Ever since, activists have been staging vigils in which, on occasion, more than 50,000 people have swarmed through central Seoul, holding homemade lanterns made of paper cups and candles, marching on the U.S. Embassy, barricaded by rows of police buses and policemen in Darth Vader anti-riot regalia.

One of the central demands of the demonstrators has been that the United States surrender the two sergeants for trial in a Korean court. More broadly, activists want the Status of Forces Agreement revised so that Korean courts have jurisdiction even in cases in which the suspects were on military operations at the time.

Policy differences
The threat posed by North Korea’s latest moves — withdrawing from key weapons control agreements and treaties and kicking out international monitors of its nuclear program — have done surprisingly little to improve the Seoul-Washington relationship. To supporters of the current and incoming governments in Seoul, the best way to defuse the North Korea threat is to engage Pyongyang, economically and politically, and gradually lure it to reform. President Bush’s hard line on North Korea has undermined that “sunshine policy” and stoked conflict.

Meanwhile, the North Korean government has tried to take advantage of the resentment against Americans in the midst of this crisis by agreeing to hold talks with Seoul and arguing that the two countries — though still technically at war — should team up to counter U.S. domination.

Damage control
Pyongyang’s appeal may not win much sympathy outside a hard-core group of protesters in South Korea.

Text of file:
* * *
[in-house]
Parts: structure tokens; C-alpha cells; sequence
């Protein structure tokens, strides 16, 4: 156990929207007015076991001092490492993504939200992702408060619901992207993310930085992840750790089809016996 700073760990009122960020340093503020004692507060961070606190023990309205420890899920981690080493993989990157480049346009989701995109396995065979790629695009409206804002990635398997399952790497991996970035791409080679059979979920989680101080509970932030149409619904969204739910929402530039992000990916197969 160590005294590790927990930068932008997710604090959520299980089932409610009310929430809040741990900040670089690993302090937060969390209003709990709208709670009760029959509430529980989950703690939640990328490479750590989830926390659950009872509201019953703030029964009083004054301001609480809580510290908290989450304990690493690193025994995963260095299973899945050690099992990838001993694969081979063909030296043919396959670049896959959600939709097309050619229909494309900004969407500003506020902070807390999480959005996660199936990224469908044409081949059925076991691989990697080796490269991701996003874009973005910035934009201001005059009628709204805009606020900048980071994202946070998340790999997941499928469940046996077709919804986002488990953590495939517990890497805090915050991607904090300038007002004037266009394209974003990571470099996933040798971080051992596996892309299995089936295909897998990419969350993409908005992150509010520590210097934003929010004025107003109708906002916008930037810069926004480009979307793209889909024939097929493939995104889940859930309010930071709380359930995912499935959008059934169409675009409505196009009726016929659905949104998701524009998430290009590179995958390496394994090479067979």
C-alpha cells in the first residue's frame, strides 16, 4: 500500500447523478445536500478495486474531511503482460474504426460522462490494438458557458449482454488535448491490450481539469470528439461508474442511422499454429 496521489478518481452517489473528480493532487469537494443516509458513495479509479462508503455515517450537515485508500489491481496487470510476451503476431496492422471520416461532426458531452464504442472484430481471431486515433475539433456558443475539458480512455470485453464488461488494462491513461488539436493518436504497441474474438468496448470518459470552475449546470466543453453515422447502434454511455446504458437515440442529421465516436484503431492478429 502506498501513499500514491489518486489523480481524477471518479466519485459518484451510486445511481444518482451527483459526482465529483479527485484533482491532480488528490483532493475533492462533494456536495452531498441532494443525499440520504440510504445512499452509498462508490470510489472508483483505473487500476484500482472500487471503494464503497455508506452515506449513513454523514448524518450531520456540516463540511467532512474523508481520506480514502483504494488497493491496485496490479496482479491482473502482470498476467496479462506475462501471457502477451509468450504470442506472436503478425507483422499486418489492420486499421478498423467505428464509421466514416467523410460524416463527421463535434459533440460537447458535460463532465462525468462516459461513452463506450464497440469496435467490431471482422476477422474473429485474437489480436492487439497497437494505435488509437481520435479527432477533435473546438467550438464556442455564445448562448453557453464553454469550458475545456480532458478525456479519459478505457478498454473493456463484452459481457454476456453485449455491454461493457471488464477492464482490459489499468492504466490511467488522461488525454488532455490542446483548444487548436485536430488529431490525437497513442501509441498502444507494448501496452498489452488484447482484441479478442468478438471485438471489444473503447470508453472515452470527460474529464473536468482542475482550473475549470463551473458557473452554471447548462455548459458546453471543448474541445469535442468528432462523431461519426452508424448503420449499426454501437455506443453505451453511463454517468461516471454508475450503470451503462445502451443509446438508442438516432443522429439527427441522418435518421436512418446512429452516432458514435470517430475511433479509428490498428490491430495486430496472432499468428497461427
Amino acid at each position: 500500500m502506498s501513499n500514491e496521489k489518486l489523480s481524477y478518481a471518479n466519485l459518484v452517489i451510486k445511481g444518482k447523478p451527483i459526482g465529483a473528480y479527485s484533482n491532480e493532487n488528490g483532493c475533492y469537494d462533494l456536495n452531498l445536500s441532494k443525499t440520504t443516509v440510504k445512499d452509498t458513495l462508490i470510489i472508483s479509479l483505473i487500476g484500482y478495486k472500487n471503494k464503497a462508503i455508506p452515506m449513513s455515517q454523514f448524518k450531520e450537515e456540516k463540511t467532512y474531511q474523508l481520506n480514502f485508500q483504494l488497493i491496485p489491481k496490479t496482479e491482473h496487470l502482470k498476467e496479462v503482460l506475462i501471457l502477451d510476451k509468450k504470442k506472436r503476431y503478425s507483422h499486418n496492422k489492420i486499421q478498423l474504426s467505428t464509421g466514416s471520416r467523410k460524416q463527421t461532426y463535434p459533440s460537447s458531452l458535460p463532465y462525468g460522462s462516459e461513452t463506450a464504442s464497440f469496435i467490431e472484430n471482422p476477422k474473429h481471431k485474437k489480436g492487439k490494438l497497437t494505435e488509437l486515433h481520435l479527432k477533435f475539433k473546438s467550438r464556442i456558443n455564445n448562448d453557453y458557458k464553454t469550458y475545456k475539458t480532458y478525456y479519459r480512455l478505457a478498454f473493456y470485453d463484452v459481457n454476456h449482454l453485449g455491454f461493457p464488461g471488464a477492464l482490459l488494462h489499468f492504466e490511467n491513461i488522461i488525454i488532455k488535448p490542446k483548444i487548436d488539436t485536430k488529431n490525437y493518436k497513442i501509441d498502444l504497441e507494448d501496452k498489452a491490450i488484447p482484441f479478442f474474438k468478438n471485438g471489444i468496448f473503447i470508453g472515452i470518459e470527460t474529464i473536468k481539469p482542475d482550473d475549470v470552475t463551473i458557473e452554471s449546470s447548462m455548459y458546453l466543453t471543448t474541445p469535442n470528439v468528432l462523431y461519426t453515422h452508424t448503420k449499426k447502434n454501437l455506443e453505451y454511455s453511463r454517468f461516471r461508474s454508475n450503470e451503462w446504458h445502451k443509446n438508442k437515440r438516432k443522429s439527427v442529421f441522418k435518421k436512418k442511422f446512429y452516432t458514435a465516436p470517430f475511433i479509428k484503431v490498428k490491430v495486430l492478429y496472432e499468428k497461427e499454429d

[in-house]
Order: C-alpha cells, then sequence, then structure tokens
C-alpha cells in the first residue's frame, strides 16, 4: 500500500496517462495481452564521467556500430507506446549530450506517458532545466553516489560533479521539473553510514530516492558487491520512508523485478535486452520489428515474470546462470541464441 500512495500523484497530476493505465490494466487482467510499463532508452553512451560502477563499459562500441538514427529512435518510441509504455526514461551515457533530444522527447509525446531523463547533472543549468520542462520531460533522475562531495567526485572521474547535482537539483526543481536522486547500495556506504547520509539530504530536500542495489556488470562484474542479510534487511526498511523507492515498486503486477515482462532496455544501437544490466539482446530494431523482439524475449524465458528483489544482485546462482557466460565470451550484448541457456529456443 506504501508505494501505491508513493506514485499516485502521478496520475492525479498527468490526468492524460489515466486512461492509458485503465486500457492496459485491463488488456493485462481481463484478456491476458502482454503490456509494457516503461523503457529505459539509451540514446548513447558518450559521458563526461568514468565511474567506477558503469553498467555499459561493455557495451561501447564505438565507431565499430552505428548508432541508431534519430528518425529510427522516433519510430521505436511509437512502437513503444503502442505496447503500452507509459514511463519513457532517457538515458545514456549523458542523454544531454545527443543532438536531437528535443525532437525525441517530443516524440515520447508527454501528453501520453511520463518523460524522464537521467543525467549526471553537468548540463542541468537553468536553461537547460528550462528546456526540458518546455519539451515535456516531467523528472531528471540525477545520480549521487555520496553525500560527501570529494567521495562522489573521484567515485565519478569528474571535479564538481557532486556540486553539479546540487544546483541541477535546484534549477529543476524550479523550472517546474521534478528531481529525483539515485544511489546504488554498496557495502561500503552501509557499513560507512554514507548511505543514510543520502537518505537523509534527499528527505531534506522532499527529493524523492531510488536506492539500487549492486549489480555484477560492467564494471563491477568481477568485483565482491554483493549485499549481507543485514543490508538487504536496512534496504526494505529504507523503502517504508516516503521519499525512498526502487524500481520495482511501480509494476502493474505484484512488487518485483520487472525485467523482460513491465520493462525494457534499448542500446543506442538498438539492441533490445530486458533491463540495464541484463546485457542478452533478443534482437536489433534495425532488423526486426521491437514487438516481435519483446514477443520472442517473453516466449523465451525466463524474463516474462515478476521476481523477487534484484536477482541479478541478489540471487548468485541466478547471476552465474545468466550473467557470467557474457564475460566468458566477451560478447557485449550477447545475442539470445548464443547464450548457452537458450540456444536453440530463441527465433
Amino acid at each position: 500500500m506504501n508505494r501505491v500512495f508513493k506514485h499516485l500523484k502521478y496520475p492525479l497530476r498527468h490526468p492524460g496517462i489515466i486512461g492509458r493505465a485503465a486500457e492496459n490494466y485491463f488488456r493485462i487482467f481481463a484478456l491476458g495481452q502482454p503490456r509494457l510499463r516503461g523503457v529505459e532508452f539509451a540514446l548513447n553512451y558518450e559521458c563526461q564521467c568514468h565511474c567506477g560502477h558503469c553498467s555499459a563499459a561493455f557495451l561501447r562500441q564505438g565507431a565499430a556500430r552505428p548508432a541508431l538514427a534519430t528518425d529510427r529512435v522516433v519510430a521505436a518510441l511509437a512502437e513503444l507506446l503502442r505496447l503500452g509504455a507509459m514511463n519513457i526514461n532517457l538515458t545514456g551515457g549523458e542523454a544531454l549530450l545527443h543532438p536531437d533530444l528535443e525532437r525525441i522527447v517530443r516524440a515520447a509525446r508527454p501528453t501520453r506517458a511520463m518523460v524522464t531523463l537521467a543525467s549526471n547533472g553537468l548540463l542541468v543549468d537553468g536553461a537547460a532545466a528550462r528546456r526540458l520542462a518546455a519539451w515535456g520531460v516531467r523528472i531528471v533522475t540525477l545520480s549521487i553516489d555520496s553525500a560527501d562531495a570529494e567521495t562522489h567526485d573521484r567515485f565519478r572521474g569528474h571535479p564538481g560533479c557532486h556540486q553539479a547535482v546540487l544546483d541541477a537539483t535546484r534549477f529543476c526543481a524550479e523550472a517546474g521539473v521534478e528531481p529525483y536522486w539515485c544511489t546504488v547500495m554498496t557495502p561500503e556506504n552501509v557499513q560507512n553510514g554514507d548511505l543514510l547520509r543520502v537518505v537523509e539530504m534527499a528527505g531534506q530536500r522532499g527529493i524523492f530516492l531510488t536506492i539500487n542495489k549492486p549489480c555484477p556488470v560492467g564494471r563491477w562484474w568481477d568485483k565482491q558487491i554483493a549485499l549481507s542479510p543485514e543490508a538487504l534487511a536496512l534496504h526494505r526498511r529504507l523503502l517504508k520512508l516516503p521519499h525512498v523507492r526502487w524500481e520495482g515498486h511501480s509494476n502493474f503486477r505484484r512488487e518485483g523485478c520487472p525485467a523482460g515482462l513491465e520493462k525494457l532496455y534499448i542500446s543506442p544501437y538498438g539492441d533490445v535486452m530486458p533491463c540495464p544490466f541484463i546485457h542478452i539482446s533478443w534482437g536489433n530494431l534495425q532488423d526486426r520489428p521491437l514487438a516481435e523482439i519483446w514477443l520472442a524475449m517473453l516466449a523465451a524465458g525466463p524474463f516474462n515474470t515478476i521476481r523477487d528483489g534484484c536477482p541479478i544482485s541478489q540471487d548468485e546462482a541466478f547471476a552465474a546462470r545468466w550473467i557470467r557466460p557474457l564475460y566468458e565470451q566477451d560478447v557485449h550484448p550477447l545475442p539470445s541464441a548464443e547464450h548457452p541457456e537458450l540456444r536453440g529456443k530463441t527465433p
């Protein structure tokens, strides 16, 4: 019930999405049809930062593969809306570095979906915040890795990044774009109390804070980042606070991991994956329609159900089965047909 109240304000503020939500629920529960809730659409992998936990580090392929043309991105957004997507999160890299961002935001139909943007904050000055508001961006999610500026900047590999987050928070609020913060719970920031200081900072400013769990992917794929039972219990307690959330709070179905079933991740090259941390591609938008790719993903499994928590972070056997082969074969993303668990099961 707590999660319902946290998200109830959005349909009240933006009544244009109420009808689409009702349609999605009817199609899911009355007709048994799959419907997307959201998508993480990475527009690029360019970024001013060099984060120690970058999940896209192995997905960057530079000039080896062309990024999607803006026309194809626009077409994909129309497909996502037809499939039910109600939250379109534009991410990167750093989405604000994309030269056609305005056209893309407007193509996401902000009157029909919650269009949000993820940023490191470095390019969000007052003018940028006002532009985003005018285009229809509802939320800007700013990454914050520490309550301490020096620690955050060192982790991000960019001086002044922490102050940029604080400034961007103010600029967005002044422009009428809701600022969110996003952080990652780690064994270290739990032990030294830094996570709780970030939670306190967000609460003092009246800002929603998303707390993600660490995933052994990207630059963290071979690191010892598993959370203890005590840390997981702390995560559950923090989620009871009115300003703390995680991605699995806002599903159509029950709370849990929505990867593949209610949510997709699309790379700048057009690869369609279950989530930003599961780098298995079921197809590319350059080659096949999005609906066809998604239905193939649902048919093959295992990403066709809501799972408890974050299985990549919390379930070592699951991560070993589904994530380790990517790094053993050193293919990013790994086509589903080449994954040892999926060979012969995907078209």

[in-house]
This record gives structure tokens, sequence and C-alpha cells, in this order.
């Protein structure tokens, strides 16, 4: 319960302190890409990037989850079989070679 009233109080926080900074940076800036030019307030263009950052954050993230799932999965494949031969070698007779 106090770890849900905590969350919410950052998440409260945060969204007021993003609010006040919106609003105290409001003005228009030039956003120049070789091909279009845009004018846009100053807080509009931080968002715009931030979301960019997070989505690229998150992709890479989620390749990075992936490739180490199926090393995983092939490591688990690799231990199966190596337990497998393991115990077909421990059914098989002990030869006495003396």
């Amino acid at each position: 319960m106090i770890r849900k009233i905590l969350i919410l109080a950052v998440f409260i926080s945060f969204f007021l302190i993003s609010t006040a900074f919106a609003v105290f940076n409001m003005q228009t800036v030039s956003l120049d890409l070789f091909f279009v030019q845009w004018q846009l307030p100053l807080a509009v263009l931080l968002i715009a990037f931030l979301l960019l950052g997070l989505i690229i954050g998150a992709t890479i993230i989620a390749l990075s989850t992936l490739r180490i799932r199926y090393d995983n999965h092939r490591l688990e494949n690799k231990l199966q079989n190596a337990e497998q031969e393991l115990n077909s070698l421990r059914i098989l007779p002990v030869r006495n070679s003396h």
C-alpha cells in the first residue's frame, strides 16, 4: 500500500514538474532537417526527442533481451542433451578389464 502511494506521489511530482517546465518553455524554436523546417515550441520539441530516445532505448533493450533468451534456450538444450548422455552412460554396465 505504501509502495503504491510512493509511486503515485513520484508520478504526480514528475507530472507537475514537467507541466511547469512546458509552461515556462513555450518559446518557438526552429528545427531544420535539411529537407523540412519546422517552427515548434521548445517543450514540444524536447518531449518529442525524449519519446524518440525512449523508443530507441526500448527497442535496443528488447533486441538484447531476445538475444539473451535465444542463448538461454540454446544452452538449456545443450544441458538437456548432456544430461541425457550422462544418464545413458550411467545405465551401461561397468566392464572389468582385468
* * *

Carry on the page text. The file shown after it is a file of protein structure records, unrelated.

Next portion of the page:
U.S. officials have promised faster communications with Korean officials and cancellation of operations in which heavy vehicles have jammed the roads. The command has also instituted twice annual “stand downs,” in which all troops stay on base while officers instruct them on issues such as “safety, cultural awareness, consideration of others, prevention of alcohol abuse and dignity and respect toward the Korean people,” according to an 8th Army release.

Roh, who famously said in a television debate at the height of the presidential campaign that he had “no intention of kowtowing to the United States,” seemed to be doing just that in response to an American charm offensive. As part of the offensive, President Bush personally apologized, in a telephone call to outgoing President Kim Dae-jung, for the deaths of the two schoolgirls.

A sign of Roh’s moderating position was that his aides passed the word to the activists that they should scale down their demonstrations, if not halt them altogether, especially since conservatives in the United States were saying, in effect, “If you don’t want us here, we’ll go home.”

A consequence of a precipitous decline in U.S. troop strength, Korean trade officials and business people warned, would be a sharp drop in foreign investment and possibly a boycott by American importers and customers of South Korea’s huge exports of products ranging from motor vehicles to memory chips.

Mood at the crossroads
Meanwhile, U.S. military policemen and Korean national police were on patrol on Hooker Hill, eager to prevent new incidents.

At one of the bars on Hooker Hill, Pvt. Odie Tannelill, an 18-year-old from Fort Worth, Texas, did not seem overly concerned. “It’s not so bad,” said Tannelill, asked what he thought of the demonstrations outside the base.

“Most of us know most Koreans like us here,” said Tannelill. “The only time I noticed anything bad was when the lieutenant colonel was stabbed. They cut off the curfew for a while. We had to stay on base. Now we have to get back by midnight. Of course, we use the buddy system, walking in pairs.”

Outside, Pfc. Al Daniels, 22, from Detroit, said the mood was still tense. “A guy pushed me,” he said. “He said, ‘Screw you, GI.’ He was getting in my face. I pushed him back, and he hit the ground and rolled.” Daniels pointed with a grin to the scene of the incident, outside a snack stand at the base of the hill.

GI’s were resentful, though, that they now pulled extra guard duty because of heightened tensions. “They’re just trying to get their opinion across,” said one of the GIs, requesting anonymity, in between billiard games, “but I wish the Korean public would understand.” He had had to stand so much guard duty, he said, that he never got a Christmas or New Year’s holiday. “They’re hurting the wrong people,” he said.